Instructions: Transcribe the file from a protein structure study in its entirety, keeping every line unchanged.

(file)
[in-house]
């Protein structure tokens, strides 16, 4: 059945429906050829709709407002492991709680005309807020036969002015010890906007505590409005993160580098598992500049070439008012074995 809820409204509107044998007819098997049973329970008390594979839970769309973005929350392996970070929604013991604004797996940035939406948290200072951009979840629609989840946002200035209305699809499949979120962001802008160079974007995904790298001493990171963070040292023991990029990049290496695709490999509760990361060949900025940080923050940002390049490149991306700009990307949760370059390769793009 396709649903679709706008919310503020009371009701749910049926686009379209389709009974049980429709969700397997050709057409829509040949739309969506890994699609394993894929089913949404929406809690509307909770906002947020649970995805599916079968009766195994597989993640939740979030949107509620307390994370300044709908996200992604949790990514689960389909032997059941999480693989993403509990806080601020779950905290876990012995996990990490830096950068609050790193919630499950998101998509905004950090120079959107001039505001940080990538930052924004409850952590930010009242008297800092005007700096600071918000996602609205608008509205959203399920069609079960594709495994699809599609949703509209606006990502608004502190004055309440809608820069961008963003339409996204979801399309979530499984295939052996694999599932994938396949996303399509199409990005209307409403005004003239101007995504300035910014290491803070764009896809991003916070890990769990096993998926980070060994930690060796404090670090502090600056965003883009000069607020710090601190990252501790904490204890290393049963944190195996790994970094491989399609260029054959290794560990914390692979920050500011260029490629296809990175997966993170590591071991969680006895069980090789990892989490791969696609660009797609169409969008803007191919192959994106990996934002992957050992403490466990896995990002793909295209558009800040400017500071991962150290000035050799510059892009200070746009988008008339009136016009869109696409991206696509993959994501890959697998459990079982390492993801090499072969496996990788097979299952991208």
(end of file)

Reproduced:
[in-house]
């Protein structure tokens, strides 16, 4: 059945429906050829709709407002492991709680005309807020036969002015010890906007505590409005993160580098598992500049070439008012074995 809820409204509107044998007819098997049973329970008390594979839970769309973005929350392996970070929604013991604004797996940035939406948290200072951009979840629609989840946002200035209305699809499949979120962001802008160079974007995904790298001493990171963070040292023991990029990049290496695709490999509760990361060949900025940080923050940002390049490149991306700009990307949760370059390769793009 396709649903679709706008919310503020009371009701749910049926686009379209389709009974049980429709969700397997050709057409829509040949739309969506890994699609394993894929089913949404929406809690509307909770906002947020649970995805599916079968009766195994597989993640939740979030949107509620307390994370300044709908996200992604949790990514689960389909032997059941999480693989993403509990806080601020779950905290876990012995996990990490830096950068609050790193919630499950998101998509905004950090120079959107001039505001940080990538930052924004409850952590930010009242008297800092005007700096600071918000996602609205608008509205959203399920069609079960594709495994699809599609949703509209606006990502608004502190004055309440809608820069961008963003339409996204979801399309979530499984295939052996694999599932994938396949996303399509199409990005209307409403005004003239101007995504300035910014290491803070764009896809991003916070890990769990096993998926980070060994930690060796404090670090502090600056965003883009000069607020710090601190990252501790904490204890290393049963944190195996790994970094491989399609260029054959290794560990914390692979920050500011260029490629296809990175997966993170590591071991969680006895069980090789990892989490791969696609660009797609169409969008803007191919192959994106990996934002992957050992403490466990896995990002793909295209558009800040400017500071991962150290000035050799510059892009200070746009988008008339009136016009869109696409991206696509993959994501890959697998459990079982390492993801090499072969496996990788097979299952991208």